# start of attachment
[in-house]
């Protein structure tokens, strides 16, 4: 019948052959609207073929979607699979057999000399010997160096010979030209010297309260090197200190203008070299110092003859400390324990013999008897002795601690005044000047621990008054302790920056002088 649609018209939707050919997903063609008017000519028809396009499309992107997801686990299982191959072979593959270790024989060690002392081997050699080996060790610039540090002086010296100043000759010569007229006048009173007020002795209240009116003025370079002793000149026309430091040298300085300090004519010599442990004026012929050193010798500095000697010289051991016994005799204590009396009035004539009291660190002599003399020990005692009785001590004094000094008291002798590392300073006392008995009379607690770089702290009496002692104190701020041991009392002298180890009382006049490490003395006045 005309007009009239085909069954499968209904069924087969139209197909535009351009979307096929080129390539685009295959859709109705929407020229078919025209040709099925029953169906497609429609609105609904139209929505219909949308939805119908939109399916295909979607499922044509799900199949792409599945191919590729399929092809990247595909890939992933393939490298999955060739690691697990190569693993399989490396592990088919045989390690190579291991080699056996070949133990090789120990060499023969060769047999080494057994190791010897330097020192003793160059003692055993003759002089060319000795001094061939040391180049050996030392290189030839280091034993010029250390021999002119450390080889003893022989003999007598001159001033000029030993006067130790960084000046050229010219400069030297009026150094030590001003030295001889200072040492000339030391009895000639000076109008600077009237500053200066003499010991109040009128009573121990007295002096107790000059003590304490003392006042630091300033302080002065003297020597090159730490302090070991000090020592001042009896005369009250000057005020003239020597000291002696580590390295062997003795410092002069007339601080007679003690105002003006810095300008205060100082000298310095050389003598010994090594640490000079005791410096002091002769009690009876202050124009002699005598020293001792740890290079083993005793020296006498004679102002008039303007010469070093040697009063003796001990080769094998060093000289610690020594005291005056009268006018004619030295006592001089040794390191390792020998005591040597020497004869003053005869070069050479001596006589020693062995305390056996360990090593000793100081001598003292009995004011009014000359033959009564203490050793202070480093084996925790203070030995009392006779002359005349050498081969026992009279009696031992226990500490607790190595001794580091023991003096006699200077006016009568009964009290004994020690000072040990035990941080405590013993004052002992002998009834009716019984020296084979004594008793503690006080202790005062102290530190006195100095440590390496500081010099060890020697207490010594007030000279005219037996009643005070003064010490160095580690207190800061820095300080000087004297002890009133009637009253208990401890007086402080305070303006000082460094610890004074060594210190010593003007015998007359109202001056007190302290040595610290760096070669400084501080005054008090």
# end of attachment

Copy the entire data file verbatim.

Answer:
[in-house]
């Protein structure tokens, strides 16, 4: 019948052959609207073929979607699979057999000399010997160096010979030209010297309260090197200190203008070299110092003859400390324990013999008897002795601690005044000047621990008054302790920056002088 649609018209939707050919997903063609008017000519028809396009499309992107997801686990299982191959072979593959270790024989060690002392081997050699080996060790610039540090002086010296100043000759010569007229006048009173007020002795209240009116003025370079002793000149026309430091040298300085300090004519010599442990004026012929050193010798500095000697010289051991016994005799204590009396009035004539009291660190002599003399020990005692009785001590004094000094008291002798590392300073006392008995009379607690770089702290009496002692104190701020041991009392002298180890009382006049490490003395006045 005309007009009239085909069954499968209904069924087969139209197909535009351009979307096929080129390539685009295959859709109705929407020229078919025209040709099925029953169906497609429609609105609904139209929505219909949308939805119908939109399916295909979607499922044509799900199949792409599945191919590729399929092809990247595909890939992933393939490298999955060739690691697990190569693993399989490396592990088919045989390690190579291991080699056996070949133990090789120990060499023969060769047999080494057994190791010897330097020192003793160059003692055993003759002089060319000795001094061939040391180049050996030392290189030839280091034993010029250390021999002119450390080889003893022989003999007598001159001033000029030993006067130790960084000046050229010219400069030297009026150094030590001003030295001889200072040492000339030391009895000639000076109008600077009237500053200066003499010991109040009128009573121990007295002096107790000059003590304490003392006042630091300033302080002065003297020597090159730490302090070991000090020592001042009896005369009250000057005020003239020597000291002696580590390295062997003795410092002069007339601080007679003690105002003006810095300008205060100082000298310095050389003598010994090594640490000079005791410096002091002769009690009876202050124009002699005598020293001792740890290079083993005793020296006498004679102002008039303007010469070093040697009063003796001990080769094998060093000289610690020594005291005056009268006018004619030295006592001089040794390191390792020998005591040597020497004869003053005869070069050479001596006589020693062995305390056996360990090593000793100081001598003292009995004011009014000359033959009564203490050793202070480093084996925790203070030995009392006779002359005349050498081969026992009279009696031992226990500490607790190595001794580091023991003096006699200077006016009568009964009290004994020690000072040990035990941080405590013993004052002992002998009834009716019984020296084979004594008793503690006080202790005062102290530190006195100095440590390496500081010099060890020697207490010594007030000279005219037996009643005070003064010490160095580690207190800061820095300080000087004297002890009133009637009253208990401890007086402080305070303006000082460094610890004074060594210190010593003007015998007359109202001056007190302290040595610290760096070669400084501080005054008090």